The oldest known city view of Venice, dating from the mid-14th century, has been discovered in a manuscript of an Italian pilgrim.
Incidents of maritime violence such as this were common in the Mediterranean during the later Middle Ages.
This essay focuses on an iconic and ground-breaking woodcut – Jacopo de’ Barbari (c. 1460/70–1516) and Anton Kolb’s View of Venice (1500) – and an interactive museum installation that I first developed for Duke University’s Nasher Museum of Art.
The Venetians were conspicuous among the merchants resuming trade in Mamluk lands shortly after the fall of Acre in 1291.
The story of the Venetian-Byzantine military alliance is a complex one, with many questions that need to be answered.
A video showing how the borders of the Venetian Republic changed between the years 697 and 1797 AD.
By studying physical motion, we can capture the dynamism of early modern cities and, drawing on all the rich meanings of the Italian verb movimentare, move, mobilize, invigorate, and enliven the history of early modern urban society and culture.
This paper presents a new dataset for the annual risk-free rate in both nominal and real terms going back to the 13th century.
Maps were versatile objects that could demonstrate that the owner was a cultured, cosmopolitan man educated about the world, reinforce his professional or trade standing, or enhance a military persona, all to the glorification of the family name.
This article is a contribution to the ‘diversion debate’ concerning the Fourth Crusade (1202-1204), which argues that ultimately the endangered Venetian commercial interests were at the core of the final decision by the crusade leadership to conquer and take over the Byzantine empire.
The paper presents earliest Venetian accounts about the Ottoman empire viewed through the prism of personal contacts and links between Venetian and Ottoman diplomats and nobles.
At the beginning of the ninth century, the Venetian duchy ran the risk of losing the autonomy that it had recently obtained from its former overlords, the Byzantine emperors.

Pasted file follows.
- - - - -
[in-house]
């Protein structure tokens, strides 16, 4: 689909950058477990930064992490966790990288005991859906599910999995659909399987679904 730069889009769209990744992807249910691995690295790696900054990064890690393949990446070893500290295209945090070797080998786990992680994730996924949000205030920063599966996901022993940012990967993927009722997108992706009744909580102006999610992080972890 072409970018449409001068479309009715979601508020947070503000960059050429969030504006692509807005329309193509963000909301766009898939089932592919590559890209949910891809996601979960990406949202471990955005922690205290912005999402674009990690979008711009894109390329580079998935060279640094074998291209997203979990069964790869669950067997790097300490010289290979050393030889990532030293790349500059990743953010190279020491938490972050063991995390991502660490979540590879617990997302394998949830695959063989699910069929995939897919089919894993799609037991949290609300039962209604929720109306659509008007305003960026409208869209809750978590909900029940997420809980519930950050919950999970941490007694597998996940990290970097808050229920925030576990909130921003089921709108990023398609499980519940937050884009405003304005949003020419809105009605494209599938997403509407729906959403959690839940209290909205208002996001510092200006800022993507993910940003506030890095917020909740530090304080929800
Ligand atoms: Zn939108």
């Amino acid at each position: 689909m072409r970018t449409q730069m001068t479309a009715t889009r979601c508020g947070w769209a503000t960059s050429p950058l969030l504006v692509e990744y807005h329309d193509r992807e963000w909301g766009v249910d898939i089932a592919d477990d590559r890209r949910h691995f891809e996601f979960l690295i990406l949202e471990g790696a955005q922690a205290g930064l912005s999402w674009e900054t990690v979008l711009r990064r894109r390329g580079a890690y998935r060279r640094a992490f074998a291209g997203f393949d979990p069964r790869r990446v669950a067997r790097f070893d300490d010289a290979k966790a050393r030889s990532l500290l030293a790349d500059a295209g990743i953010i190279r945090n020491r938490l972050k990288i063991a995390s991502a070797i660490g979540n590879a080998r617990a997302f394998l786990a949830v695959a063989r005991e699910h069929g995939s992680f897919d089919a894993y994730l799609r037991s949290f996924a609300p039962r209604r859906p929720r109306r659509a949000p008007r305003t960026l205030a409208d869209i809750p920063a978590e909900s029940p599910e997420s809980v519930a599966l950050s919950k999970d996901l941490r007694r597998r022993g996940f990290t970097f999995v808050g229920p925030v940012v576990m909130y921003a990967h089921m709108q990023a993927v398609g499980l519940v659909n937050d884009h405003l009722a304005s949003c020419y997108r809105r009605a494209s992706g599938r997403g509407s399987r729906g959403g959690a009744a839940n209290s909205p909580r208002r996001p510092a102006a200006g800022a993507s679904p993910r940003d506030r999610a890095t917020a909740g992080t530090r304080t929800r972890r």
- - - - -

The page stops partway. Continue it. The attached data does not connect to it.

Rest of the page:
This paper analyzes how late Middle Age and Renaissance era Venice achieved economic prosperity despite being ruled by elite patricians.
Venice was one of the most important cities in Europe in the late Middle Ages and the Modern era, when it formed an independent state which controlled trade across the Mediterranean and towards the Levant.
Set in a parallel Renaissance world, two major religions, the Jaddites who worship the sun, and the Asharites who worship the stars, struggle amidst the backdrop of court politics, murder, espionage, faith and family.
Dr. Klein’s lecture about art, faith and politics in late medieval Venice.
Los Angeles correspondent, Danielle Trynoski takes through the, ‘Traversing the Globe Through Illuminated Manuscripts’ exhibut at the Getty Museum.
This essay clarifies the ways in which a civic spectacle such as Venice’s lavish celebration of the Purification, the Feste delle Marie, functioned as an opportunity to articulate alternatives to the dominant understanding of the social order.
A 15th-century Venetian report estimates on the military and economic strength of the kingdoms and states of Europe
This essay studies the Venetian patriciate’s enforcement of its exclusiveness and superior status by focusing on the purity and social standing on the women of the class.
Late 16th century Venice, where a woman can be a nun, a wife or a courtesan. For Veronica Franco, the free spirited girl scorned by because of her lack of wealth, the choice is an obvious one…
Franco was a published author, a poet, and counted the King of France among her lovers.
While most books about Italy have been dedicated to tourist hubs like Milan, Florence, Rome, Sicily and Venice, Genoa with its rich history, rugged landscape, and tenacious residents, has been given only a passing mention.
Frederic Kaplan shows off the Venice Time Machine, a project to digitize 80 kilometers of books to create a historical and geographical simulation of Venice across 1000 years